1. Not having a song prepared. Then the director will say “Just sing Happy Birthday” – and all the directors will put on forced smiles to encourage the child, but inside our stomach is being tied in knots having to hear this.
  2. Singing a song beyond your years. No one wants to hear a fourth grader sing “Ti*s and A**” – it just makes everyone uncomfortable. And yes, I have seen children use that song at auditions. We don’t want something sultry or provocative from a kid’s audition – we just want to hear vocal quality and pitch retention.
  3. “Can I start over?” – Yikes, don’t do that. Just barrel your way through it. If you can’t do it, just stop and do a different song. It’s NEVER better when people start over, it just adds to the agony of the listeners – it shows a lack of preparation and commitment to the project you are auditioning for.
  4. Don’t sing the National Anthem, Happy Birthday or Row Row Row Your Boat. No one sings the National Anthem all the way through well, and Happy Birthday/Row Row Row Your Boat don’t show us anything about vocal quality or pitch recognition. If you sing those songs and you DO get cast, it means there was very low competition on that production for your age group – or singing wasn’t super important for all parts on this production.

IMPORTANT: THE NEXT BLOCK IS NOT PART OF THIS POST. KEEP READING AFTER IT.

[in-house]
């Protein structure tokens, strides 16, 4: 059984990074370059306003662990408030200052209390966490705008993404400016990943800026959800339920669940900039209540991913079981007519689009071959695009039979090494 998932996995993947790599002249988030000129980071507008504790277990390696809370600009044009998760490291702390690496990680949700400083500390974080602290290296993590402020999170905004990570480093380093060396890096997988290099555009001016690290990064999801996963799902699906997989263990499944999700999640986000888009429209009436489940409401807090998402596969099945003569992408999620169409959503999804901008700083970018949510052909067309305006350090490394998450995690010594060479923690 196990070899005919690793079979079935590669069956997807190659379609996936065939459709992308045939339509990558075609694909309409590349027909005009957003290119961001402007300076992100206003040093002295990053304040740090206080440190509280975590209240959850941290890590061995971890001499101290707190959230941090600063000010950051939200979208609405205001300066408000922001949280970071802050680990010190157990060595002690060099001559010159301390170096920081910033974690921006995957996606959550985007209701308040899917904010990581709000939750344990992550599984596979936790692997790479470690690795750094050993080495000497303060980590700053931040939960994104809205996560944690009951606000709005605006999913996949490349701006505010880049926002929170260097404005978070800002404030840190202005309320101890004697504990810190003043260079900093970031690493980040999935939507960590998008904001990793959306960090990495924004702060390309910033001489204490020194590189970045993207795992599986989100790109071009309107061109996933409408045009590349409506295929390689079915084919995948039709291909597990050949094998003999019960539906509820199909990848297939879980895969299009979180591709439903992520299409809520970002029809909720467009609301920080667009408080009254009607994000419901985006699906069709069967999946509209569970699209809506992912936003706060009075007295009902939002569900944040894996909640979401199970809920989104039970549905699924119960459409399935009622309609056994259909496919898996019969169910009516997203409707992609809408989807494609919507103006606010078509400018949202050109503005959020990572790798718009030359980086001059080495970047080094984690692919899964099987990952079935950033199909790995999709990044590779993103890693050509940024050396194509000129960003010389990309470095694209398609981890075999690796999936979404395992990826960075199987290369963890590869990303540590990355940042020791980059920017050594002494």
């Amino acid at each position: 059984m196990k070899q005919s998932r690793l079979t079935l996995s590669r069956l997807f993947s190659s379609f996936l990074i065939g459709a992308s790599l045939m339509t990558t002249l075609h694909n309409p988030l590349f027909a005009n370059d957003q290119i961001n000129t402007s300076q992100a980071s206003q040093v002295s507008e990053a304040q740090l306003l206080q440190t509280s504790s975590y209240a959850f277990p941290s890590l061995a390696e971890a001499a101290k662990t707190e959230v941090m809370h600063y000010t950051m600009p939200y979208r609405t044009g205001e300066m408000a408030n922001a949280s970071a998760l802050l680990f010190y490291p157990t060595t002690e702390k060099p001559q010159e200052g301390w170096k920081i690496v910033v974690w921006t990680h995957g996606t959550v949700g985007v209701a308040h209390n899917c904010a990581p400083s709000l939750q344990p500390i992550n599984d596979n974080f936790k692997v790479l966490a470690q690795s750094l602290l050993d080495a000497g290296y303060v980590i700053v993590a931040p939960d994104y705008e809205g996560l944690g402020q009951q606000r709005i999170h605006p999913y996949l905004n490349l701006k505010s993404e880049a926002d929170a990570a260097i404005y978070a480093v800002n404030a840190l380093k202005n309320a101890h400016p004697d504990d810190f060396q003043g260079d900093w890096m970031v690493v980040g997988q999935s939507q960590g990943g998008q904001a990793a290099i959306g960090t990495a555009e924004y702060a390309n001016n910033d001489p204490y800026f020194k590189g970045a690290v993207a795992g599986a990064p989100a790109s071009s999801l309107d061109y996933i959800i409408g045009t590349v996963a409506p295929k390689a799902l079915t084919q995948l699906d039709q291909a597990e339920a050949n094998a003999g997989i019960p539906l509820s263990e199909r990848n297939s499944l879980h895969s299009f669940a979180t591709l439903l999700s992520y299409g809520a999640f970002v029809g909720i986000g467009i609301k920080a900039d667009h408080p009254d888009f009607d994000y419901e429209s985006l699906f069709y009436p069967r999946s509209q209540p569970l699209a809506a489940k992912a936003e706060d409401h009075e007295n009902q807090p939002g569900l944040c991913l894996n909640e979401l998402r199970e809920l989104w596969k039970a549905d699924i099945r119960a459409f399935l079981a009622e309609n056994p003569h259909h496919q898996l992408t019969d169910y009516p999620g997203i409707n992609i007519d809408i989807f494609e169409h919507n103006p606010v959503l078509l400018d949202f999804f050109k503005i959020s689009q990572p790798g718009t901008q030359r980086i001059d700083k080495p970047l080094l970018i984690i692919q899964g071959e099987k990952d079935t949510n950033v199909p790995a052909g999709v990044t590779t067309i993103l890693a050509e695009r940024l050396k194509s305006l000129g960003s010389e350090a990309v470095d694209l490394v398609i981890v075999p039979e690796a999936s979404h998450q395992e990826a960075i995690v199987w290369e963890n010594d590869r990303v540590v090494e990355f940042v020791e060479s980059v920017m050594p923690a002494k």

5. Finish Your Audition – If for some reason a child breaks down into tears during the audition process (which is not at all uncommon) and they want to stop, have them ask the directors if they can take a break and do it later. Most directors (in community theater environments) will be happy to do this. Give your kid a pep talk, tell them to own the stage and have them do it again in a half hour or when is available. I’ve seen kids do this, come back and own the stage – then go on to become very involved in theater. If you let your child leave, then they will forever have an indelible fear of theater and always feel like they don’t make the cut. It’s not true, make them go back. I wouldn’t be surprised if they get cast.
  6. Keep it fun, keep it light. With rare exceptions, there is no place in children’s auditions for monologues about serious and dark topics like suicide, drug addiction, etc. I actually saw a talented actor not get cast in a show because they did a dark monologue on suicide, while auditioning for a Disney show. It made everyone uncomfortable, and had nothing to do with the show. Save the dark stuff for Shakespear auditions – and only use it when the upcoming production calls for it.